Over the past few decades, physicians have transformed from independent professionals to employees of sprawling, hierarchical organizations. Part of the appeal of medicine for many of us was its promise to not only allow us to harness our scientific expertise to help patients, and earn a comfortable living doing so, but also to offer us some measure of autonomy to make the decisions we think best for our patients.

To be sure, the professional autonomy of physicians has not always worked for the benefit of society at large. At the height of its power in the mid-20th century, the American Medical Association used its political might to fight the passage of national health insurance. Yet our present health care system—ruled by rentiers like health insurance companies, pharmacy benefit managers, private equity companies and debt buyers, and largely unregulated profit-maximizers like pharmaceutical companies and for-profit health care facilities—is hardly an improvement.

The reality is that the days of the independent physician will never return in America. Instead, doctors must own our roles as employees of large systems in order to begin more effective organizing. Other kinds of healthcare workers have demonstrated the power of healthcare worker unions. After publishing a report in 2019 that found that Johns Hopkins Hospital in Baltimore sued hundreds of patients, including low-wage employees, each year over unpaid debts, National Nurses United helped lead a campaign demanding a halt to the practice, a campaign that led to the passage of some of the strongest protections for patients in medical debt ever to be enshrined in state law. And while healthcare executives denounce unions as inappropriate for medicine, a recent econometric analysis demonstrated a causal link between unionization of nurses in nursing homes and decreased mortality rates among residents. Organizing doesn’t just benefit our own working conditions. It can improve the lives of patients, too.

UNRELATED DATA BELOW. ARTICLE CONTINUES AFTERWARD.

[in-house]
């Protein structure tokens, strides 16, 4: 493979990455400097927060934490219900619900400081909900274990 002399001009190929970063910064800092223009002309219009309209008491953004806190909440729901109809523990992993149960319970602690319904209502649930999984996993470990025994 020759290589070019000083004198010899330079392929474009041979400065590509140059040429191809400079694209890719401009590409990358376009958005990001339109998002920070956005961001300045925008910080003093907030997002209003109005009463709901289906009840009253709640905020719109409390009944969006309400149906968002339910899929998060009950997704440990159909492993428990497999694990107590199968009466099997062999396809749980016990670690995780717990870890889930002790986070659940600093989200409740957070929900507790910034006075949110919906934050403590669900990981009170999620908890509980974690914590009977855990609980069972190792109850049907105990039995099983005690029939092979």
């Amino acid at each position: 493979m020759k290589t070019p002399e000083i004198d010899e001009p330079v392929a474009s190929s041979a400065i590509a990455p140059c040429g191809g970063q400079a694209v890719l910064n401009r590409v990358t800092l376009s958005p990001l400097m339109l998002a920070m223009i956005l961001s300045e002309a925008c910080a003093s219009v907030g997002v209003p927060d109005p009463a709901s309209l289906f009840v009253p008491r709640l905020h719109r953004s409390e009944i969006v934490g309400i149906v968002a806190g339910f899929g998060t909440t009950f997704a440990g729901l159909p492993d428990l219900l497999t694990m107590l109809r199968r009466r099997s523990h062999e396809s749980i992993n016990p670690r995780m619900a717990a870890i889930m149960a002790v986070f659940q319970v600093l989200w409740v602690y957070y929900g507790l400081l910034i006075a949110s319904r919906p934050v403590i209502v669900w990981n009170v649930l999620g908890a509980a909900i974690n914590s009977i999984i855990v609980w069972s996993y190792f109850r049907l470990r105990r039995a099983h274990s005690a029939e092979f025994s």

Doctors in specialty training have already heeded these lessons. This year alone, votes to unionize resident physicians have been passed in landslide elections at some of the largest academic hospitals in the country, including Mass General Brigham in Boston, Montefiore Medical Center in New York, George Washington University Hospital in Washington, D.C., and Penn Medicine in Philadelphia. While self-employed physicians are barred by federal antitrust laws from bargaining collectively about reimbursement (though one of the few remaining powers of organized medicine is determining the distribution of Medicare reimbursement among specialties) these restrictions do not apply to physicians who are employees. Physicians can also join existing organizations devoted to building a more just healthcare system, organizations like Physicians for a National Health Program or the Debt Collective.

Such collective power of physicians can advance safer conditions for patients and workers, but only if it remains devoted to the principles of democratic organization and collaboration with other labor unions and patient advocates. Hospitals have, in recent years, too often marshaled their lobbying power to fight alongside the extractive middlemen of medicine against overdue reforms like single-payer health care or even requirements for charitable care in return for tax exemptions. If, in contrast, physicians maintain our alliance with patients and other healthcare workers—an alliance strengthened by the jarring and painful experiences of the Covid pandemic—physician organizations can be a powerful force for justice in healthcare. Medicine can remain a vocation—labor that is infused with purpose and dedication—but it cannot be what it was. Let’s turn the death of a profession into the birth of something new and better.

Luke Messac

is an emergency medicine physician and historian at Brigham and Women’s Hospital and Harvard Medical School. He is the author of Your Money or Your Life: Debt Collection in American Medicine (Oxford University Press, 2023).